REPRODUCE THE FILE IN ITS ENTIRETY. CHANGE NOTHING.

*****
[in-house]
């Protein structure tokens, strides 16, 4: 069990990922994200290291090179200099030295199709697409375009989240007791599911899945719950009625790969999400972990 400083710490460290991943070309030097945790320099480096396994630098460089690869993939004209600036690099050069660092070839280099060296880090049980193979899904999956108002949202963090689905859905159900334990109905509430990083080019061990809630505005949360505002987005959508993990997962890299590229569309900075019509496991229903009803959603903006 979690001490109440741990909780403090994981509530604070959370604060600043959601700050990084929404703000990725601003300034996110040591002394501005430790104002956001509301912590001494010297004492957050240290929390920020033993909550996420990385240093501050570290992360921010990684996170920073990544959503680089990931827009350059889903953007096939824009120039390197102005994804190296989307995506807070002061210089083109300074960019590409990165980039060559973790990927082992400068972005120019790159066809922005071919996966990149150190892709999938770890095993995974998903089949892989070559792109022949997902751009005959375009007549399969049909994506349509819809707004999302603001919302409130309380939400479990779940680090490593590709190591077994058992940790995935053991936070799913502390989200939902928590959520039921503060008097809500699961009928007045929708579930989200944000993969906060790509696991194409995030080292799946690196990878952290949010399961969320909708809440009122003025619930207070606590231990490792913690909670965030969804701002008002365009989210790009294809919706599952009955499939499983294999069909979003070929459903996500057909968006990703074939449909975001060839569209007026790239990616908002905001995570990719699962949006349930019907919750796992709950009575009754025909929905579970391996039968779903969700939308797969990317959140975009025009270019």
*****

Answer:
[in-house]
């Protein structure tokens, strides 16, 4: 069990990922994200290291090179200099030295199709697409375009989240007791599911899945719950009625790969999400972990 400083710490460290991943070309030097945790320099480096396994630098460089690869993939004209600036690099050069660092070839280099060296880090049980193979899904999956108002949202963090689905859905159900334990109905509430990083080019061990809630505005949360505002987005959508993990997962890299590229569309900075019509496991229903009803959603903006 979690001490109440741990909780403090994981509530604070959370604060600043959601700050990084929404703000990725601003300034996110040591002394501005430790104002956001509301912590001494010297004492957050240290929390920020033993909550996420990385240093501050570290992360921010990684996170920073990544959503680089990931827009350059889903953007096939824009120039390197102005994804190296989307995506807070002061210089083109300074960019590409990165980039060559973790990927082992400068972005120019790159066809922005071919996966990149150190892709999938770890095993995974998903089949892989070559792109022949997902751009005959375009007549399969049909994506349509819809707004999302603001919302409130309380939400479990779940680090490593590709190591077994058992940790995935053991936070799913502390989200939902928590959520039921503060008097809500699961009928007045929708579930989200944000993969906060790509696991194409995030080292799946690196990878952290949010399961969320909708809440009122003025619930207070606590231990490792913690909670965030969804701002008002365009989210790009294809919706599952009955499939499983294999069909979003070929459903996500057909968006990703074939449909975001060839569209007026790239990616908002905001995570990719699962949006349930019907919750796992709950009575009754025909929905579970391996039968779903969700939308797969990317959140975009025009270019």